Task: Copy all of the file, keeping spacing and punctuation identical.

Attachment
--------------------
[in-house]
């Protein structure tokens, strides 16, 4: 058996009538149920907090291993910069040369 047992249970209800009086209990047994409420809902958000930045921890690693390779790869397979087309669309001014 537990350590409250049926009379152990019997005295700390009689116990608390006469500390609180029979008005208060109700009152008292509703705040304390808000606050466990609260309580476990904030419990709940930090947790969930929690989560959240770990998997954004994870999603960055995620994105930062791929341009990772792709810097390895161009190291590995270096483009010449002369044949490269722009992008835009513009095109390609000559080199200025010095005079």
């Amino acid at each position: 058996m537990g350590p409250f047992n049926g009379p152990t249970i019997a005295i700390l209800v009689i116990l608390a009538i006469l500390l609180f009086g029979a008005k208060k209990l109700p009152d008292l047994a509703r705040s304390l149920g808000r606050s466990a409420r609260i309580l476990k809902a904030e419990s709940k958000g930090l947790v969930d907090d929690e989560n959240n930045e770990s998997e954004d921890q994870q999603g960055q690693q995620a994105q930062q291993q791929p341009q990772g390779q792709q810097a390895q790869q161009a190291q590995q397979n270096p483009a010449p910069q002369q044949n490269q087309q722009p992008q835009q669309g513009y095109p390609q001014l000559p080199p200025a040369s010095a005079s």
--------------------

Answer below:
[in-house]
């Protein structure tokens, strides 16, 4: 058996009538149920907090291993910069040369 047992249970209800009086209990047994409420809902958000930045921890690693390779790869397979087309669309001014 537990350590409250049926009379152990019997005295700390009689116990608390006469500390609180029979008005208060109700009152008292509703705040304390808000606050466990609260309580476990904030419990709940930090947790969930929690989560959240770990998997954004994870999603960055995620994105930062791929341009990772792709810097390895161009190291590995270096483009010449002369044949490269722009992008835009513009095109390609000559080199200025010095005079």
């Amino acid at each position: 058996m537990g350590p409250f047992n049926g009379p152990t249970i019997a005295i700390l209800v009689i116990l608390a009538i006469l500390l609180f009086g029979a008005k208060k209990l109700p009152d008292l047994a509703r705040s304390l149920g808000r606050s466990a409420r609260i309580l476990k809902a904030e419990s709940k958000g930090l947790v969930d907090d929690e989560n959240n930045e770990s998997e954004d921890q994870q999603g960055q690693q995620a994105q930062q291993q791929p341009q990772g390779q792709q810097a390895q790869q161009a190291q590995q397979n270096p483009a010449p910069q002369q044949n490269q087309q722009p992008q835009q669309g513009y095109p390609q001014l000559p080199p200025a040369s010095a005079s």